And that, in the end, is why I think it’s so important that New York Times writers and editors spend more time on social platforms like Twitter: they need to connect with existing readers and also find new ones.

11 Comments

Ed Keating

Thoughtful article that touches on the strategic choices the times has made. I thought the comparison to The Atlantic was useful as they have found other monetization paths. The Economist has also diversified its “newspaper”.

Kate McLeod

make better use of the individual brands it has, like Nick Kristof or CJ Chivers or everybody’s favorite punching bag, Tom Friedman.

Now, that’s a smart idea. Good thought.

mikesilv

The day I pay to read David Brooks, Thomas Friedman, or Maureen Dowd is the day I find a bridge and jump.

Peacock Waters

Simple: Tax payers fund the Times—except govt./tax payers have no creative control. Complete editorial independence. Journalists will be free to print what they want, which is what the public wants to read. If publishers were accountable to people, the editorial would be far better. Shareholders are likely to prop up bad investments. People are not. No need for paywalls or subscriptions. A federal funded, freedom of press prints stellar content or goes out of business.

Yabba Dabba Do

It’s all well and good to say that it isn’t working, but it’s not a solution to tell the NYT to “find ways to connect them… and then monetize…” You need to offer more detail and a concrete plan. You can’t just say, “Make more money.”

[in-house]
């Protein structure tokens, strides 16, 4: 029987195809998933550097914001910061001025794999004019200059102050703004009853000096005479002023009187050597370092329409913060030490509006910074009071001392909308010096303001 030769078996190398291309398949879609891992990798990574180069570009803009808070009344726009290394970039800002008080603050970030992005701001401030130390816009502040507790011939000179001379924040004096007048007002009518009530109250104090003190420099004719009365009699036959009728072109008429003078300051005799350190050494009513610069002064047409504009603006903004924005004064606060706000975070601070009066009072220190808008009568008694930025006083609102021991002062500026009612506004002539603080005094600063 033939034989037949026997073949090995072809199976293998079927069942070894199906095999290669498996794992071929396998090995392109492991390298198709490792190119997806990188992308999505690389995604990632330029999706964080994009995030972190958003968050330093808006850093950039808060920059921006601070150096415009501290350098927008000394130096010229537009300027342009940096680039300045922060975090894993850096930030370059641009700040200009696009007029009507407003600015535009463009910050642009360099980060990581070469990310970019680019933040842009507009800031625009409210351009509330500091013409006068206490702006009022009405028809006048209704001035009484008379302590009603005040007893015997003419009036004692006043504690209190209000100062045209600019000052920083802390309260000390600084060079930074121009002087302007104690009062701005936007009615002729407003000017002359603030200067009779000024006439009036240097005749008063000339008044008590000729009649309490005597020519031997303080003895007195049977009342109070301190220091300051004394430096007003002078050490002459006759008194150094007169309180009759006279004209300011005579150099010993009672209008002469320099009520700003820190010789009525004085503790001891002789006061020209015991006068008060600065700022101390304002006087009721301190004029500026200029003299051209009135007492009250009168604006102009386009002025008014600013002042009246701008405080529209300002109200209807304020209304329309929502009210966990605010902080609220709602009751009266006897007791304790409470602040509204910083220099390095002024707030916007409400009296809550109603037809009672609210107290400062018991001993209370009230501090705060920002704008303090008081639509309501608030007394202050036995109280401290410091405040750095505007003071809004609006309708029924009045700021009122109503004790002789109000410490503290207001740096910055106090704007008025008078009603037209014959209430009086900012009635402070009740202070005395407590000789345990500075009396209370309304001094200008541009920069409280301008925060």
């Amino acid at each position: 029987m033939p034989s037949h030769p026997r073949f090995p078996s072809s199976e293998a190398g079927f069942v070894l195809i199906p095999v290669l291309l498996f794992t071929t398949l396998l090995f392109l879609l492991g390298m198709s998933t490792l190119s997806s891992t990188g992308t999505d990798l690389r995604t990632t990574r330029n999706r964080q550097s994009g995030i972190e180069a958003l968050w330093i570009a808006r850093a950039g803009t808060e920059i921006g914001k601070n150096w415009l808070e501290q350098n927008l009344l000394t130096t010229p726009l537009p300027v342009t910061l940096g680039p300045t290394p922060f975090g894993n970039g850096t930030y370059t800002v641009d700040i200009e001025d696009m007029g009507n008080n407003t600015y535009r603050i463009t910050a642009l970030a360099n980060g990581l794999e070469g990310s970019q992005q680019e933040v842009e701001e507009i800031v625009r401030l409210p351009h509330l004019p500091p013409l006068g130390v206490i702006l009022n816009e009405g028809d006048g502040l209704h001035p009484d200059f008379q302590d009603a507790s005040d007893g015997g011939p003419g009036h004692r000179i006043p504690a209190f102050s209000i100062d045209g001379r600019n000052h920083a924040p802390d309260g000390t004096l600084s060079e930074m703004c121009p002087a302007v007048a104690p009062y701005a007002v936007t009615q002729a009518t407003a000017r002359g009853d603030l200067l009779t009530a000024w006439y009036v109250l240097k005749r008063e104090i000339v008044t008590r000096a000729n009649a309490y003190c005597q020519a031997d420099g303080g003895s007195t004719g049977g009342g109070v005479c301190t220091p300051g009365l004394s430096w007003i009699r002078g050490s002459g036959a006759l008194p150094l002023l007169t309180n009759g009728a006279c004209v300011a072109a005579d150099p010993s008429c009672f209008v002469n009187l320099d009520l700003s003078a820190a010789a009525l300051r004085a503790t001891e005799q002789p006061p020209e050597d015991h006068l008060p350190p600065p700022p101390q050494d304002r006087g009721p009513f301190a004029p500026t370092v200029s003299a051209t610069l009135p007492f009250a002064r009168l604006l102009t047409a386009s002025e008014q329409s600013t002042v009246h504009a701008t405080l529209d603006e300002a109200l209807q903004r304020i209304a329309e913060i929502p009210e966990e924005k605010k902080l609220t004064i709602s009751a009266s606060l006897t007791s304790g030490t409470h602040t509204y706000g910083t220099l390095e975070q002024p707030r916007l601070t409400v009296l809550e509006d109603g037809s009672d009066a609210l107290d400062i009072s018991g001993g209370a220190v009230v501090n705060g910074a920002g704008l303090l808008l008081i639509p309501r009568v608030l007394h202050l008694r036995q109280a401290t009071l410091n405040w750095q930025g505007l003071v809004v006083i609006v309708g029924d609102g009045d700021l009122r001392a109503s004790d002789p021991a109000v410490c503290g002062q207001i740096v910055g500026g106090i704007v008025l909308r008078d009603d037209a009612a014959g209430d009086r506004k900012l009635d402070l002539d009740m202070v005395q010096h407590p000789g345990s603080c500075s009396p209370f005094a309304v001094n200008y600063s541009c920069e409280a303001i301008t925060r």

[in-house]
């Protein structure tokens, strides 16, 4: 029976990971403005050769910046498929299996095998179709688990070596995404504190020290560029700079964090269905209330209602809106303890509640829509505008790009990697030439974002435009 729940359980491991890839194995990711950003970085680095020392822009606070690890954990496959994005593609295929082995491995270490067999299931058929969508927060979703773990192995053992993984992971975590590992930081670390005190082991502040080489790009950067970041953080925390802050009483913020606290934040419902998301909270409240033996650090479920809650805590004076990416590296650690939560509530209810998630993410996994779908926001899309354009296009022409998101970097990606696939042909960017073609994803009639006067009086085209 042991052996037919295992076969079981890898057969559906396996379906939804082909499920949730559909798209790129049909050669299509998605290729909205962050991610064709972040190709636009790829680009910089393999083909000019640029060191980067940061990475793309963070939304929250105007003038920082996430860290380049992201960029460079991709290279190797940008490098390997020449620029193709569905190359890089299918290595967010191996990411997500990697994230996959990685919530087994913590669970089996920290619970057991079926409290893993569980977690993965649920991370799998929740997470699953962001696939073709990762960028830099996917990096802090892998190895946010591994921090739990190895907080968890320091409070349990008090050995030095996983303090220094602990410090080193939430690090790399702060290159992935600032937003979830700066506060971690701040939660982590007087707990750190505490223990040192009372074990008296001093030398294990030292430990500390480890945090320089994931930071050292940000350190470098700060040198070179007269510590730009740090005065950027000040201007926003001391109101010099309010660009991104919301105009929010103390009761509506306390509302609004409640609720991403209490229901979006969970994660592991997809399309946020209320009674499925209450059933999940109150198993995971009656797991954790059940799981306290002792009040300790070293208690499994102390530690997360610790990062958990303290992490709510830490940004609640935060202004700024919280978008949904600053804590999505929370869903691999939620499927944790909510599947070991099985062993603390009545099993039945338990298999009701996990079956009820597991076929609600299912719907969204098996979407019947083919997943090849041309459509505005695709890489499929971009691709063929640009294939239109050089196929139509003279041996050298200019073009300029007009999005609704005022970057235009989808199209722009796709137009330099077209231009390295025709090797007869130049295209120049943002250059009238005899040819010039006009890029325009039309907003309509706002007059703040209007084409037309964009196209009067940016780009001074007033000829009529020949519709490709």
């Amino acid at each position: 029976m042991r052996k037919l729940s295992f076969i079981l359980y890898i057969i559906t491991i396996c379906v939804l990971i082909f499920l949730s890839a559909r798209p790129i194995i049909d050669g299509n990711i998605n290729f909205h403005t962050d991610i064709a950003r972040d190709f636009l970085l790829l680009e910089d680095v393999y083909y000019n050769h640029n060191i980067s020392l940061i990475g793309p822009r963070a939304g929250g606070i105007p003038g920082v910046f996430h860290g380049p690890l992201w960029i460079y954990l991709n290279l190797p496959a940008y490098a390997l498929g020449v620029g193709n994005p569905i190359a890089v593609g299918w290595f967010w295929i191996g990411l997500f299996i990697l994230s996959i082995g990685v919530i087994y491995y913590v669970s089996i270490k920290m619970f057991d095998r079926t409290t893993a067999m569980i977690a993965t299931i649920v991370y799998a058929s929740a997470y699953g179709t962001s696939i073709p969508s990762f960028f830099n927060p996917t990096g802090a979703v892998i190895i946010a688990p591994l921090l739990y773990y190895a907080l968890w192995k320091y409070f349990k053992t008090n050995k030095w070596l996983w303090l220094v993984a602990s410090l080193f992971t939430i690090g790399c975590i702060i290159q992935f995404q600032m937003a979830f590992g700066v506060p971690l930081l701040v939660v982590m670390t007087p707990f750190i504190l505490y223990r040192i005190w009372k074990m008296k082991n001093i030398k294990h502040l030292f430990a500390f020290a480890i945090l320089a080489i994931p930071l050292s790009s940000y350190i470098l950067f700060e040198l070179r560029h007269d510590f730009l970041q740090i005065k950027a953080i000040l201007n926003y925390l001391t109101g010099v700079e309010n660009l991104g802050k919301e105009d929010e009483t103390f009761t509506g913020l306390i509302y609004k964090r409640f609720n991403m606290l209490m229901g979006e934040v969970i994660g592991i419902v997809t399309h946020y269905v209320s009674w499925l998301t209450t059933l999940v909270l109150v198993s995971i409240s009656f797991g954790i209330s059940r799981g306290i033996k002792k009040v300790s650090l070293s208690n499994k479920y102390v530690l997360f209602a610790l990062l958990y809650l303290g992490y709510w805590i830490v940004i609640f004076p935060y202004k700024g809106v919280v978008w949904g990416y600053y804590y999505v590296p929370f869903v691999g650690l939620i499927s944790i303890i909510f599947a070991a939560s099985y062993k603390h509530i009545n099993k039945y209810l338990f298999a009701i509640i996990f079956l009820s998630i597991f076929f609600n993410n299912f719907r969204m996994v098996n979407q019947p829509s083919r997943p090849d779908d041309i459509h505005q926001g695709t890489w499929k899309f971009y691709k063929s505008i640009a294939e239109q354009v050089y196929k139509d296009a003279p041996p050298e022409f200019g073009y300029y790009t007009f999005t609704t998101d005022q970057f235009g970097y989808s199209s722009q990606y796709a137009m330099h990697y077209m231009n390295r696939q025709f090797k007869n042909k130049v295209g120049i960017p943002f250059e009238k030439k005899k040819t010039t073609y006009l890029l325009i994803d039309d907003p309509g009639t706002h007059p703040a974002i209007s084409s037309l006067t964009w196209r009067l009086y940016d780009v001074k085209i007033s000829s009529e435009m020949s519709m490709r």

Dan Mitchell, contributor

Observations like this are of course correct, but in my experience fruitless. We’re dealing with a platitude-wielding sloganeer here. But I did enjoy the “law of diminishing returns” bit. I’m not precisely sure what he thinks that means, or how it applies to whatever point he’s making but that’s why I enjoyed it.

Stuart Falk

Compare this to the LA Times: “..Despite those cuts, the newsroom staff has grown to about 1,330, approaching its largest size ever, according to the company, up from about 1,250 at the end of last year..”

jjj

Oh come on , paywalls is how morons that shouldn’t be on the internet do things and that’s not even debatable.
Any kind of paywall NYT has is poison to it’s brand and opportunity for it’s competition. Unless they want to be niche but that would be insane for such a brand.
If they weren’t scared and cowards they would stop trying to just paywall the brand into oblivion.
As for what they offer, the focus should be on making a good product not on how to extort a few more $.
There isn’t even a point in talking how they could do better, it’s hard to do worse.

Alphaville

I’m sorry but your post is content-free and typical of the selfishness I see on the web. If they devote themselves to making a good product — something that they arguably do as well as, if not better than EVERYONE– then where will the money come from?

Oh wait. You’ll just keep sucking down that open source koolaid and claiming that it’s not even debatable. Good content costs money.

Ian Wright

It would help, of course, if the Grey Lady had anything worth reading. One does balk at paying political operatives with bylines to hear their opinions.